Still unsure of your plans for the fall? If you're considering enrolling in college, it's not too late—as long as you're interested in one of 362 schools.
Though most colleges enforce a May 1 decision deadline, there are still spots available for entering freshmen at many private colleges and some public institutions, according to the Space Availability List released by the National Association for College Admission Counseling (NACAC) on May 3.
Students already enrolled in college but looking to switch have an even wider variety of schools to choose from, as 374 institutions reported they are still accepting transfer students for next fall. Most schools on the full list also reported having financial aid available to new students.
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"At this point in the year, colleges are just beyond the May 1 national response date, so some of the colleges on this list may be in need of students to round out their classes for the fall," explains David Hawkins, director of public policy and research at NACAC. "It is a good opportunity to fulfill a college's need and a student's need at the same time."
Schools on the list designate whether they have room remaining for freshmen and transfer students, and whether financial aid or housing is available. Institutions including Arizona State University and Ohio's Baldwin-Wallace College are open to each type of student and report they have aid and housing options. Other colleges, such as Villanova University outside of Philadelphia and the University of Dayton in Ohio, make clear on the list that they only have limited spots, aid, and housing.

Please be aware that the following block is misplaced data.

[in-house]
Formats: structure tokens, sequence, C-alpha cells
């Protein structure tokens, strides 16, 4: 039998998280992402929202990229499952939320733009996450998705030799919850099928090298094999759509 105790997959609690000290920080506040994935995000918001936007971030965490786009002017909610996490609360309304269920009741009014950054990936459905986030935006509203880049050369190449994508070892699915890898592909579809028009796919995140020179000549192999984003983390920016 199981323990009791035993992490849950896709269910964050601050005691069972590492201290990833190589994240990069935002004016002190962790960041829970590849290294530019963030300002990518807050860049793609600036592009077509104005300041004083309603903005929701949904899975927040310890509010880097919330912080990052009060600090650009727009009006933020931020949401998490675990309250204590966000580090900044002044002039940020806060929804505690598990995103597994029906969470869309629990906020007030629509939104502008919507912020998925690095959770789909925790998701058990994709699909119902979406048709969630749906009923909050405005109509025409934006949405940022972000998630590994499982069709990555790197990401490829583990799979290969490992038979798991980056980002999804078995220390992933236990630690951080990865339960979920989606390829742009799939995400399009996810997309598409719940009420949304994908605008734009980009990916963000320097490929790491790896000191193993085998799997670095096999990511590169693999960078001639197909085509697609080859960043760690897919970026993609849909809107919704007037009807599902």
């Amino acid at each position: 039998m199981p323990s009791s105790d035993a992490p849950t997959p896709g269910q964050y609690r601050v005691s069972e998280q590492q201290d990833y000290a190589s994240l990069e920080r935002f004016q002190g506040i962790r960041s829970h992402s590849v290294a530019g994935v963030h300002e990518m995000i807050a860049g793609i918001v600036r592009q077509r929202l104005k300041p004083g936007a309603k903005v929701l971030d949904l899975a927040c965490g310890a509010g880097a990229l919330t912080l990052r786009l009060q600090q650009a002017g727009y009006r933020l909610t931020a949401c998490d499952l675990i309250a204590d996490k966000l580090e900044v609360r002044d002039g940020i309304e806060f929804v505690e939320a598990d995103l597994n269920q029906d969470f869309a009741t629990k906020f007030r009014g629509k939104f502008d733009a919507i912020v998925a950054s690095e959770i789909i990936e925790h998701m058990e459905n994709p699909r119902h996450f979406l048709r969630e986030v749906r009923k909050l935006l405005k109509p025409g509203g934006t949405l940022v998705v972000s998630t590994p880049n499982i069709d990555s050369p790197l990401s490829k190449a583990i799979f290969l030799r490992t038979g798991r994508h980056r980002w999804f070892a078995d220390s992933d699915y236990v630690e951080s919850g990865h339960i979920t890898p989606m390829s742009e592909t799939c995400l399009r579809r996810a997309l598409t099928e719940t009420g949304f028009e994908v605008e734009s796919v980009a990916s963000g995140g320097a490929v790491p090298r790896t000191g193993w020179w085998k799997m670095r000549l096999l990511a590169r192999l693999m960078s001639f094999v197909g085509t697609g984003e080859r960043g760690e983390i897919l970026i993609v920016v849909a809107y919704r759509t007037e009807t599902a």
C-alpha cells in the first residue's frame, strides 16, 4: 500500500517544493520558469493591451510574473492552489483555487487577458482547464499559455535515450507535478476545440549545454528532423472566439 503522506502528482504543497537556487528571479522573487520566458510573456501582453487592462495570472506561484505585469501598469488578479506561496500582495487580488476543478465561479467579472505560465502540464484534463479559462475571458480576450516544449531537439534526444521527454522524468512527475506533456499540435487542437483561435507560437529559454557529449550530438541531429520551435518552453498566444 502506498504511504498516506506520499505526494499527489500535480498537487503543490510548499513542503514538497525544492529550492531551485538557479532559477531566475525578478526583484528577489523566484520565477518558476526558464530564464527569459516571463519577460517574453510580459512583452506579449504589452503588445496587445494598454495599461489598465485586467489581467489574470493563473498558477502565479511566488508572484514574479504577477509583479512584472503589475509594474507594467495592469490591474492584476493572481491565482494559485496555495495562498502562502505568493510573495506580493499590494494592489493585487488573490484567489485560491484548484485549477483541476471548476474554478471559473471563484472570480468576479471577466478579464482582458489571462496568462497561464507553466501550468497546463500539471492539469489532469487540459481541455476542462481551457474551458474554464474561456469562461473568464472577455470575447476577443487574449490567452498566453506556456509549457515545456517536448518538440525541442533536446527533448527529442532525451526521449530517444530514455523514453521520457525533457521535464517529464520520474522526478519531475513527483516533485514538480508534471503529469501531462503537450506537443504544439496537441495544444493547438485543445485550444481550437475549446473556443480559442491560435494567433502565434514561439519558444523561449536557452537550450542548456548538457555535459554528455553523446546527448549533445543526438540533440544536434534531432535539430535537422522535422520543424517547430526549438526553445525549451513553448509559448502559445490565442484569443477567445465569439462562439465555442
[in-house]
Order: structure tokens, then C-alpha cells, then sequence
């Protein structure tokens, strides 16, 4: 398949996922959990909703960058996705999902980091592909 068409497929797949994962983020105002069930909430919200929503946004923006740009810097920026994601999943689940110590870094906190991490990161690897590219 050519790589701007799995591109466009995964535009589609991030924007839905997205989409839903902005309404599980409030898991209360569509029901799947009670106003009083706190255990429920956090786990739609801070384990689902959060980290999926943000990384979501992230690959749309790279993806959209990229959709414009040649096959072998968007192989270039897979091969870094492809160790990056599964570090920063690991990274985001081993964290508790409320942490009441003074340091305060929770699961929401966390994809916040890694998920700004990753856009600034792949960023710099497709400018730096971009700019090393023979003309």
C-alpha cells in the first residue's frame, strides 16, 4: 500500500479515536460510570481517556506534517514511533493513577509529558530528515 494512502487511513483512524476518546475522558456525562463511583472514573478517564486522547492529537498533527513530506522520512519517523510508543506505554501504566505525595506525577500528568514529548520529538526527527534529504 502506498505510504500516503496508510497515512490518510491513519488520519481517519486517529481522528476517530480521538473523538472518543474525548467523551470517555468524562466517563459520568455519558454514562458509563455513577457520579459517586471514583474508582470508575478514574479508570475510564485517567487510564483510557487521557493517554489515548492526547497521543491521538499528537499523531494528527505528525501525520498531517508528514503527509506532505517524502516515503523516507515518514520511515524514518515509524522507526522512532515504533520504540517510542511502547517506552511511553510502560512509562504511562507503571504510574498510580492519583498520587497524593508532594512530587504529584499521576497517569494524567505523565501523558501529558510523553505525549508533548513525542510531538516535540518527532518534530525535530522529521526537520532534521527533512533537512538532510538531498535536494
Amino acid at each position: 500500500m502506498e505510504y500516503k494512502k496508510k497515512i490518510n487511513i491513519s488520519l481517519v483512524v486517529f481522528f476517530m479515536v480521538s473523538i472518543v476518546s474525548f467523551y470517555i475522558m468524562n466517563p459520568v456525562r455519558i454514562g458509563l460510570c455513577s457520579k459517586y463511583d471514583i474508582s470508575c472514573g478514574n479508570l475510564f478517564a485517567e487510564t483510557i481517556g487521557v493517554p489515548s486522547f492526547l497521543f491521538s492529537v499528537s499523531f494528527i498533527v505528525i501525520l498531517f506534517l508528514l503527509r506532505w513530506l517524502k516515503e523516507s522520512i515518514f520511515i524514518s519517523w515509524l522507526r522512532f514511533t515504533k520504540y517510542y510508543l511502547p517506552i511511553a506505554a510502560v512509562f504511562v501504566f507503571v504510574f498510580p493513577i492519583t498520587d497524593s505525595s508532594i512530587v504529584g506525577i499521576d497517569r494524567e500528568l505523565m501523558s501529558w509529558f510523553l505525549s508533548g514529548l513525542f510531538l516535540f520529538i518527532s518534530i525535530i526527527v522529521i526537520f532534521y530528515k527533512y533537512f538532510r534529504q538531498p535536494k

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Requirements will vary by school, but the admissions process for late-comers is likely similar to what regular applicants went through.
"We do take all the same things into consideration over the summer, so it's not easier to get into even though we're doing it a little more expedited," says Christine Krut, admissions director at the New York Institute of Technology (NYIT), which is still accepting freshmen and transfer students. "The biggest difference is the sense of urgency on both our part and their part."
Prospective freshmen still in need of an academic home for next year usually fall into one of two categories, admissions directors say: They have simply been disengaged with the process, or their initial college plan suddenly and completely changed track—perhaps due to a new intended major, a sudden desire to stay close to home, or a hefty financial burden at the schools they previously considered.
"For some of the late applicants that we're working with now, it's a matter of cost," says Susan Dileno, vice president for enrollment management at Baldwin-Wallace, a regional university with a strong local student presence. "They're finding their aid packages weren't competitive enough or large enough for them to afford to go away."
[Avoid five assumptions about college financial aid packages.]